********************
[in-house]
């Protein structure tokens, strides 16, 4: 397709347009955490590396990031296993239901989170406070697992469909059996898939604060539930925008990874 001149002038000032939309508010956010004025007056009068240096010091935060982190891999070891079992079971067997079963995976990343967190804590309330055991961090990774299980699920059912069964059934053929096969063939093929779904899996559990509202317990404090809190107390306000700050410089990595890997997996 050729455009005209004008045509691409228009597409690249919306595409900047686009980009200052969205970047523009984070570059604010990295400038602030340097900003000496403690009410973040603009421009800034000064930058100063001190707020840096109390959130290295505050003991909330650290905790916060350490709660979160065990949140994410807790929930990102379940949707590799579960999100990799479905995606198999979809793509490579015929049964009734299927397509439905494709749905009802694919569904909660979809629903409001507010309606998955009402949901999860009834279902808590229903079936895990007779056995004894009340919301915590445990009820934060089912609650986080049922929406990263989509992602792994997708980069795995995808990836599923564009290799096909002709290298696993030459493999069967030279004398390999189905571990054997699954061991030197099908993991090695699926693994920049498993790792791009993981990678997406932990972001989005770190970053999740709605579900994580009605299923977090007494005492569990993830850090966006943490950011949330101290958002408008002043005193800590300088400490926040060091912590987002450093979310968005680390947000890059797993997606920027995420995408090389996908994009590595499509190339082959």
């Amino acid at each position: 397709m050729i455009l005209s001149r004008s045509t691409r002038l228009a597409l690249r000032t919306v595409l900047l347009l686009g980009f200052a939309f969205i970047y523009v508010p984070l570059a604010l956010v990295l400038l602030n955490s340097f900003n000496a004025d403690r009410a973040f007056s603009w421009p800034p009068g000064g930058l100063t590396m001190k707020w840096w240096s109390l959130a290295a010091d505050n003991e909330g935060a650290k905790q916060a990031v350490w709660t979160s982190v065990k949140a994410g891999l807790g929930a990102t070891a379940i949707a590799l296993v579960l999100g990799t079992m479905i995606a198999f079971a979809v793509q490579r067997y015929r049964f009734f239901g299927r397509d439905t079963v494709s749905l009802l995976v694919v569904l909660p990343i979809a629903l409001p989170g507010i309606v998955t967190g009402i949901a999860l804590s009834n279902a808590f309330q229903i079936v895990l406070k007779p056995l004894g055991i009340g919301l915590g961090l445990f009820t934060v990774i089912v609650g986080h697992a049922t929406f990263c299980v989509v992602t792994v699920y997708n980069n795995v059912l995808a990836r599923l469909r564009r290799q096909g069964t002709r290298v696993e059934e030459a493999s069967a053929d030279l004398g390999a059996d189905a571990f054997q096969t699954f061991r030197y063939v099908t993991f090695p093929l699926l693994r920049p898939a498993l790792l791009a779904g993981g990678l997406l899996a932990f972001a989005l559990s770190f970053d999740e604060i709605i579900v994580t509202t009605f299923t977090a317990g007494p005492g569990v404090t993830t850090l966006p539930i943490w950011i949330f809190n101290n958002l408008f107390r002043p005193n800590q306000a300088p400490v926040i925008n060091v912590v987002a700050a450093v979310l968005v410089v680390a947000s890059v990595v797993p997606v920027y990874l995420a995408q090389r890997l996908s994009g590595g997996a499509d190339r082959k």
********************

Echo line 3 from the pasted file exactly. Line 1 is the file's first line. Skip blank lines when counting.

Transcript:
């Amino acid at each position: 397709m050729i455009l005209s001149r004008s045509t691409r002038l228009a597409l690249r000032t919306v595409l900047l347009l686009g980009f200052a939309f969205i970047y523009v508010p984070l570059a604010l956010v990295l400038l602030n955490s340097f900003n000496a004025d403690r009410a973040f007056s603009w421009p800034p009068g000064g930058l100063t590396m001190k707020w840096w240096s109390l959130a290295a010091d505050n003991e909330g935060a650290k905790q916060a990031v350490w709660t979160s982190v065990k949140a994410g891999l807790g929930a990102t070891a379940i949707a590799l296993v579960l999100g990799t079992m479905i995606a198999f079971a979809v793509q490579r067997y015929r049964f009734f239901g299927r397509d439905t079963v494709s749905l009802l995976v694919v569904l909660p990343i979809a629903l409001p989170g507010i309606v998955t967190g009402i949901a999860l804590s009834n279902a808590f309330q229903i079936v895990l406070k007779p056995l004894g055991i009340g919301l915590g961090l445990f009820t934060v990774i089912v609650g986080h697992a049922t929406f990263c299980v989509v992602t792994v699920y997708n980069n795995v059912l995808a990836r599923l469909r564009r290799q096909g069964t002709r290298v696993e059934e030459a493999s069967a053929d030279l004398g390999a059996d189905a571990f054997q096969t699954f061991r030197y063939v099908t993991f090695p093929l699926l693994r920049p898939a498993l790792l791009a779904g993981g990678l997406l899996a932990f972001a989005l559990s770190f970053d999740e604060i709605i579900v994580t509202t009605f299923t977090a317990g007494p005492g569990v404090t993830t850090l966006p539930i943490w950011i949330f809190n101290n958002l408008f107390r002043p005193n800590q306000a300088p400490v926040i925008n060091v912590v987002a700050a450093v979310l968005v410089v680390a947000s890059v990595v797993p997606v920027y990874l995420a995408q090389r890997l996908s994009g590595g997996a499509d190339r082959k």